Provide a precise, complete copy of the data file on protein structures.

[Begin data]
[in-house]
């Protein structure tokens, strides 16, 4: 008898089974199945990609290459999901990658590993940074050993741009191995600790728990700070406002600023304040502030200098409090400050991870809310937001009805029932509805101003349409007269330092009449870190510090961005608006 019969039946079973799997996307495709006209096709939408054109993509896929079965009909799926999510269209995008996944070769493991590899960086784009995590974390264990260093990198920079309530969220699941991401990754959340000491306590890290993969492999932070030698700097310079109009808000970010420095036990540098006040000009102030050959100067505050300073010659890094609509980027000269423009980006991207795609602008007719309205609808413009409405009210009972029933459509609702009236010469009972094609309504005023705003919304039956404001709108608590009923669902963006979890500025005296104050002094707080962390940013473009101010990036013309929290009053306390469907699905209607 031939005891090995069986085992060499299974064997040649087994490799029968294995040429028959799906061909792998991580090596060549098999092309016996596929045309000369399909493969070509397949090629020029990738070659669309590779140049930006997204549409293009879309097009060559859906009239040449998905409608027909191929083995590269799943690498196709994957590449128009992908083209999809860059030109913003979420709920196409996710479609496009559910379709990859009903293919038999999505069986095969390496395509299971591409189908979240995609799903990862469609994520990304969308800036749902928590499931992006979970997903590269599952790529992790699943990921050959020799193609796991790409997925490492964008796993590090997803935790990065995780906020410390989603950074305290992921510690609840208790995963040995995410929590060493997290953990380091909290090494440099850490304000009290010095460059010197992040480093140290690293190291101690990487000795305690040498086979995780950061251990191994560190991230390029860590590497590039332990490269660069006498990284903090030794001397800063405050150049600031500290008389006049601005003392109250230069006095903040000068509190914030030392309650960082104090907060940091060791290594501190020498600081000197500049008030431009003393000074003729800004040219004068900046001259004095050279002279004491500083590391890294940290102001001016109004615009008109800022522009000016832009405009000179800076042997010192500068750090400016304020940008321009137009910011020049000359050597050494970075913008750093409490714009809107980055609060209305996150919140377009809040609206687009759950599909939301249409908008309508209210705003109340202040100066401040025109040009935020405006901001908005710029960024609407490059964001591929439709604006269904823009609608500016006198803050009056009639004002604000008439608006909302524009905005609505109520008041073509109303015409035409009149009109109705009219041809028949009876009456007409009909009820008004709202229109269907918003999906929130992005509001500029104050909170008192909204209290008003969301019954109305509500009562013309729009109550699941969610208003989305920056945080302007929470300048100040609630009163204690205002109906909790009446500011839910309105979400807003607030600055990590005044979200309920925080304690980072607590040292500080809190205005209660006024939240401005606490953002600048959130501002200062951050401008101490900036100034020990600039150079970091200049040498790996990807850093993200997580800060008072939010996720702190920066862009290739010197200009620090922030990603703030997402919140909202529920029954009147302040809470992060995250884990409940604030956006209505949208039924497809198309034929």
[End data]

[in-house]
């Protein structure tokens, strides 16, 4: 008898089974199945990609290459999901990658590993940074050993741009191995600790728990700070406002600023304040502030200098409090400050991870809310937001009805029932509805101003349409007269330092009449870190510090961005608006 019969039946079973799997996307495709006209096709939408054109993509896929079965009909799926999510269209995008996944070769493991590899960086784009995590974390264990260093990198920079309530969220699941991401990754959340000491306590890290993969492999932070030698700097310079109009808000970010420095036990540098006040000009102030050959100067505050300073010659890094609509980027000269423009980006991207795609602008007719309205609808413009409405009210009972029933459509609702009236010469009972094609309504005023705003919304039956404001709108608590009923669902963006979890500025005296104050002094707080962390940013473009101010990036013309929290009053306390469907699905209607 031939005891090995069986085992060499299974064997040649087994490799029968294995040429028959799906061909792998991580090596060549098999092309016996596929045309000369399909493969070509397949090629020029990738070659669309590779140049930006997204549409293009879309097009060559859906009239040449998905409608027909191929083995590269799943690498196709994957590449128009992908083209999809860059030109913003979420709920196409996710479609496009559910379709990859009903293919038999999505069986095969390496395509299971591409189908979240995609799903990862469609994520990304969308800036749902928590499931992006979970997903590269599952790529992790699943990921050959020799193609796991790409997925490492964008796993590090997803935790990065995780906020410390989603950074305290992921510690609840208790995963040995995410929590060493997290953990380091909290090494440099850490304000009290010095460059010197992040480093140290690293190291101690990487000795305690040498086979995780950061251990191994560190991230390029860590590497590039332990490269660069006498990284903090030794001397800063405050150049600031500290008389006049601005003392109250230069006095903040000068509190914030030392309650960082104090907060940091060791290594501190020498600081000197500049008030431009003393000074003729800004040219004068900046001259004095050279002279004491500083590391890294940290102001001016109004615009008109800022522009000016832009405009000179800076042997010192500068750090400016304020940008321009137009910011020049000359050597050494970075913008750093409490714009809107980055609060209305996150919140377009809040609206687009759950599909939301249409908008309508209210705003109340202040100066401040025109040009935020405006901001908005710029960024609407490059964001591929439709604006269904823009609608500016006198803050009056009639004002604000008439608006909302524009905005609505109520008041073509109303015409035409009149009109109705009219041809028949009876009456007409009909009820008004709202229109269907918003999906929130992005509001500029104050909170008192909204209290008003969301019954109305509500009562013309729009109550699941969610208003989305920056945080302007929470300048100040609630009163204690205002109906909790009446500011839910309105979400807003607030600055990590005044979200309920925080304690980072607590040292500080809190205005209660006024939240401005606490953002600048959130501002200062951050401008101490900036100034020990600039150079970091200049040498790996990807850093993200997580800060008072939010996720702190920066862009290739010197200009620090922030990603703030997402919140909202529920029954009147302040809470992060995250884990409940604030956006209505949208039924497809198309034929």